I love old books, especially textbooks and particularly math textbooks. RightWingProf’s post here explains why, as he walks us through a page out of his old high school algebra textbook.

The excerpts in his post are typical of a lot of older high school texts in math. The language used in the problems is standard grade-appropriate English which a lot of students today, college students included, would be hard-pressed to understand on first reading. They problems don’t shy away from fractions or inconvenient numbers. (Why do so many high school math books these days think they’re offending somebody if they use the number -175/33 as an answer?) And, perhaps surprisingly, the problems are firmly rooted in practical applications and demand a lot of what I would call critical thinking from students. (Look at Exercise 13 at Prof’s post.) Somehow one might expect older books to be more theoretical and less practical, but actually the opposite was the case.

I tend to think that the information source you use for a class — whether it’s a book or some other selection of resources — will set the expectations for student performance in the class. I’ve been involved with the selection of textbooks for courses, and done reviews for several textbooks, and too many of them these days treat the students as if they were 8-10 years younger than they really are, which is dangerous.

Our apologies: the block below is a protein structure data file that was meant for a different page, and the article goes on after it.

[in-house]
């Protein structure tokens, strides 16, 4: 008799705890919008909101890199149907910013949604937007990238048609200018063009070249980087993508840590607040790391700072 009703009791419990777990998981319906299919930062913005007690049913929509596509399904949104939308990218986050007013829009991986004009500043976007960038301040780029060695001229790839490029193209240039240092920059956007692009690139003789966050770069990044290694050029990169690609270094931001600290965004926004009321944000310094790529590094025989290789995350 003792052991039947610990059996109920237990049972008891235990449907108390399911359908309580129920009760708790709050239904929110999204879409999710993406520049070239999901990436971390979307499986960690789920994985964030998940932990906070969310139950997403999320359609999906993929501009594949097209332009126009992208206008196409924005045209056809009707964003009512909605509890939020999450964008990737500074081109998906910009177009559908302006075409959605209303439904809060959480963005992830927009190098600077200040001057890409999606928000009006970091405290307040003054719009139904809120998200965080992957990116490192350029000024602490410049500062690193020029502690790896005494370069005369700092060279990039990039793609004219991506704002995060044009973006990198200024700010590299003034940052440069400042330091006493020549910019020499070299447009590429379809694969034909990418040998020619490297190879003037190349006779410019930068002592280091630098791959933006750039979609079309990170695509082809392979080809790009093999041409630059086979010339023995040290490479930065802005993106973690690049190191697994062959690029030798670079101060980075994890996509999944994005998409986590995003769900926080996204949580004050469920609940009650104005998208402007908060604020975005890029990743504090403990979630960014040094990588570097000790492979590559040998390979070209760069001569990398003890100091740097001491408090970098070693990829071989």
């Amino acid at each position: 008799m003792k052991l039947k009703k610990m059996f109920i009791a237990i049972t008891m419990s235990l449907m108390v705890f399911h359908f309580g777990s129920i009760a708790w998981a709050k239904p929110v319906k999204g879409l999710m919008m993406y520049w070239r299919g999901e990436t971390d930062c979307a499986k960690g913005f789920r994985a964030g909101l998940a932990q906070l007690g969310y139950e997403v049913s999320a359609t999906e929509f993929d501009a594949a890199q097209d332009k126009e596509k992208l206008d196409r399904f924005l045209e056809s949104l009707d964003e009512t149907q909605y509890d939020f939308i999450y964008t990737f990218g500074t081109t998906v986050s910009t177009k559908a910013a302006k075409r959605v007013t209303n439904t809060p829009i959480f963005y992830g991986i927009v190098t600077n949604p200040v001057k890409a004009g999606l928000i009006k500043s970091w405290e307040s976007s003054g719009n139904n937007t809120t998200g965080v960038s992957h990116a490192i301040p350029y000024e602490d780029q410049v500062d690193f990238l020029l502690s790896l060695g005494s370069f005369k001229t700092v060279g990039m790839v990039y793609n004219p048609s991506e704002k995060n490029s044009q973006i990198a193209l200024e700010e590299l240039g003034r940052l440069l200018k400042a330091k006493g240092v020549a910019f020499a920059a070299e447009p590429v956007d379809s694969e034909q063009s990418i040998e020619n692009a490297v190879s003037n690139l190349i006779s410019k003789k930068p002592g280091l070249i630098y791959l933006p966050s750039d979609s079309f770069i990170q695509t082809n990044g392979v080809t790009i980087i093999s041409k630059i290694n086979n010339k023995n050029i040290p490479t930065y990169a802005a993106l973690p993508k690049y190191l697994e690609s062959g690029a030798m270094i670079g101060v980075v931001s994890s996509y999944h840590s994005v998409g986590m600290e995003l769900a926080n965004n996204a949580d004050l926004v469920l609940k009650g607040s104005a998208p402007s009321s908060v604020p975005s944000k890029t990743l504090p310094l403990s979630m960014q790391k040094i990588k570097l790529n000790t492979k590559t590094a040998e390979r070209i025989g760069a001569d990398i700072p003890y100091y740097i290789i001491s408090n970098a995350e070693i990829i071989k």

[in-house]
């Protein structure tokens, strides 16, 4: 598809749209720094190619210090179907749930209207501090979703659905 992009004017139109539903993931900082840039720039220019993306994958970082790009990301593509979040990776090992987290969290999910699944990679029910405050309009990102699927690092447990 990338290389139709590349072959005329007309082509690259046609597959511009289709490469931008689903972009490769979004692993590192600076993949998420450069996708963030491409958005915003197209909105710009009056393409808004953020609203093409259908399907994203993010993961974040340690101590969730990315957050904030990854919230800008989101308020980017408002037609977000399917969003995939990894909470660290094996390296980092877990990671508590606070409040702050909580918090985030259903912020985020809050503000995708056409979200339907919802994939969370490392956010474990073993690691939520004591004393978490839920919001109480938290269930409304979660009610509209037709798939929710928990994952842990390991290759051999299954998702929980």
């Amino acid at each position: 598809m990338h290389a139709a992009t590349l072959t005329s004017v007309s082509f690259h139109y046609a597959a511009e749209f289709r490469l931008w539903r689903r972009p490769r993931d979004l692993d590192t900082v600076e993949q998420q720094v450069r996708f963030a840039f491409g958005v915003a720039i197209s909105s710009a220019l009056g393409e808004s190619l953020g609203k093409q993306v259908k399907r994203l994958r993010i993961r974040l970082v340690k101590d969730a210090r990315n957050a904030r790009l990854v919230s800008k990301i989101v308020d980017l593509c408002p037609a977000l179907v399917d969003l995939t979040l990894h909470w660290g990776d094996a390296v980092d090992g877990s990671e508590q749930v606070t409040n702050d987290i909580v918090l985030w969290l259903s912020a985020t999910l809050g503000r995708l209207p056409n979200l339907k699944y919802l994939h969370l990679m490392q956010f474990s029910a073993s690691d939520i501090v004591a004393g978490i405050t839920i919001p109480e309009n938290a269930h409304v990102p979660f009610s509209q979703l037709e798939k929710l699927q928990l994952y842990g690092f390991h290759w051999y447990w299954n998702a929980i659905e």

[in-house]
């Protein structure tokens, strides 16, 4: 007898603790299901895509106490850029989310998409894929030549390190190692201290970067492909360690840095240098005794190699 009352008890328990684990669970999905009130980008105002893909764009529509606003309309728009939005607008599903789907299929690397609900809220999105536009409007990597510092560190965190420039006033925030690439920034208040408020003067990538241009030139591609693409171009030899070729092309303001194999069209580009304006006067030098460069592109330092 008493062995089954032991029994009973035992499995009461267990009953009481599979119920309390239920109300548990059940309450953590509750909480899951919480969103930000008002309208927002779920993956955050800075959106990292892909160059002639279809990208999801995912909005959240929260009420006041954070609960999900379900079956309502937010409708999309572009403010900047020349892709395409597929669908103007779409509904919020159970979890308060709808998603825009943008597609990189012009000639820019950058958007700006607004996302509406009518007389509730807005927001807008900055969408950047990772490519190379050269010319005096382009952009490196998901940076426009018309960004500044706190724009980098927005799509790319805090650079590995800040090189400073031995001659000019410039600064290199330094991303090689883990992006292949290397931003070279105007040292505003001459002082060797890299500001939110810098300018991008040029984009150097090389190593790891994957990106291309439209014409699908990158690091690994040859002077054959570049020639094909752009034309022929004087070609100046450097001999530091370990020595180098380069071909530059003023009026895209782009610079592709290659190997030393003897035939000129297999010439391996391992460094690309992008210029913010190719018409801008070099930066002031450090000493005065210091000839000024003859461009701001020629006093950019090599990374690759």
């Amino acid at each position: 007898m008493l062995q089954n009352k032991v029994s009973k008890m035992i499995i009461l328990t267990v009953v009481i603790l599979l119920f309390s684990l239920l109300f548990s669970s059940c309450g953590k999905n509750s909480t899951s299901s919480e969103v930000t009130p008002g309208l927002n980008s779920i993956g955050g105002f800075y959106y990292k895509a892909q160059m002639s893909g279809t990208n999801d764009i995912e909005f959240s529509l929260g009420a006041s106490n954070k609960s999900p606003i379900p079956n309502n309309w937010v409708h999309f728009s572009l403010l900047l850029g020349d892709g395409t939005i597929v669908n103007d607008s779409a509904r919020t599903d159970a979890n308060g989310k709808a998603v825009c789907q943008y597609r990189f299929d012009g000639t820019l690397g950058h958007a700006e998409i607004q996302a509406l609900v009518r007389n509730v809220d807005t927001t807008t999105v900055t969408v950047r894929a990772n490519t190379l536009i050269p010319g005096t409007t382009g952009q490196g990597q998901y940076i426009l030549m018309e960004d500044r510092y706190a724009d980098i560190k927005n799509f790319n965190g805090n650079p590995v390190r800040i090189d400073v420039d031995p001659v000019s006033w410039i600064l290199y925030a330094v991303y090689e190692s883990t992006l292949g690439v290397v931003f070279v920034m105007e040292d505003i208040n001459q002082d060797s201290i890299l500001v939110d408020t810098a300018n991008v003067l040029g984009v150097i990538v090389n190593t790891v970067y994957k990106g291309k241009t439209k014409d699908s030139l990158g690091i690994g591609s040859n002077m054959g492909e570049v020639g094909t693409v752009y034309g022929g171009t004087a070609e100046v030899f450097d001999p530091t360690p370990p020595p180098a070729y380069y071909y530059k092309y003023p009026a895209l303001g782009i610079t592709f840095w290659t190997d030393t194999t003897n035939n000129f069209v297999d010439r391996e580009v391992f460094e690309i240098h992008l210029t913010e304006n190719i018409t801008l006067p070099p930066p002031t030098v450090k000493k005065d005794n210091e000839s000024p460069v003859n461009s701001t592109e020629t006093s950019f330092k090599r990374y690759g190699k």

**Update**: Via Myrtle’s blog, here’s a schedule for her use of this book in teaching her son algebra. Check out those topics! You won’t find those in most Algebra I books these days. She’s using this book along with Gelfand‘s algebra. Ambitious plan; lucky kid.

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Very good point. So true.

We are using that text with our son. I recently did a similar blog entry for the Algebra II text by the same author not so long ago. It is interesting to note how quickly the kiddies are moved along in terms of sophistication of language and terminology. The sample lesson I have is the introduction to logs.

From what I understand of the Algebra I book that RWP didn’t say, is that Allen states the 11 properties of a number field, along with some ordering properties and then proceeds to use those to prove about 40 different theorems in algebra. He transitions the students from supplying the justification of the steps, to supplying the entire proof. In the algebra one book they are two column, in the algebra two book they are to be written in paragraph form in a combination of prose and symbol.